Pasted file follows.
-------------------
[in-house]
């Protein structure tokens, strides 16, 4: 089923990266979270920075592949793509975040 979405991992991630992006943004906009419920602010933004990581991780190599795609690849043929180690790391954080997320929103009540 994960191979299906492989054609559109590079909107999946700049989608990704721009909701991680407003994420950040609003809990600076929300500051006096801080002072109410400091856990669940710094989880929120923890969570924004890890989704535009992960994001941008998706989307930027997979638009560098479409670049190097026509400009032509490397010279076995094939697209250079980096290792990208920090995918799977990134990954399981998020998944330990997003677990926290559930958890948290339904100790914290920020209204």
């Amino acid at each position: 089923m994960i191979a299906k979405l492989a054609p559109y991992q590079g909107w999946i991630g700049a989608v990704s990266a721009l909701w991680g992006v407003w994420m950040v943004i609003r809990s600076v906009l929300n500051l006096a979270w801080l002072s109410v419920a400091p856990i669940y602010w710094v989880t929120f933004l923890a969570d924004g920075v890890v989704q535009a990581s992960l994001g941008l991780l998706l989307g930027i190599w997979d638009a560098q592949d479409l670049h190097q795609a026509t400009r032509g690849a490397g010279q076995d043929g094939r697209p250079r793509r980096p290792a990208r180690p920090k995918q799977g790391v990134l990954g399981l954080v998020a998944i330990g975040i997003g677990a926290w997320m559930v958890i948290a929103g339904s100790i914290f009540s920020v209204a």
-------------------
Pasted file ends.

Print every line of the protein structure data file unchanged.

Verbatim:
[in-house]
């Protein structure tokens, strides 16, 4: 089923990266979270920075592949793509975040 979405991992991630992006943004906009419920602010933004990581991780190599795609690849043929180690790391954080997320929103009540 994960191979299906492989054609559109590079909107999946700049989608990704721009909701991680407003994420950040609003809990600076929300500051006096801080002072109410400091856990669940710094989880929120923890969570924004890890989704535009992960994001941008998706989307930027997979638009560098479409670049190097026509400009032509490397010279076995094939697209250079980096290792990208920090995918799977990134990954399981998020998944330990997003677990926290559930958890948290339904100790914290920020209204």
């Amino acid at each position: 089923m994960i191979a299906k979405l492989a054609p559109y991992q590079g909107w999946i991630g700049a989608v990704s990266a721009l909701w991680g992006v407003w994420m950040v943004i609003r809990s600076v906009l929300n500051l006096a979270w801080l002072s109410v419920a400091p856990i669940y602010w710094v989880t929120f933004l923890a969570d924004g920075v890890v989704q535009a990581s992960l994001g941008l991780l998706l989307g930027i190599w997979d638009a560098q592949d479409l670049h190097q795609a026509t400009r032509g690849a490397g010279q076995d043929g094939r697209p250079r793509r980096p290792a990208r180690p920090k995918q799977g790391v990134l990954g399981l954080v998020a998944i330990g975040i997003g677990a926290w997320m559930v958890i948290a929103g339904s100790i914290f009540s920020v209204a």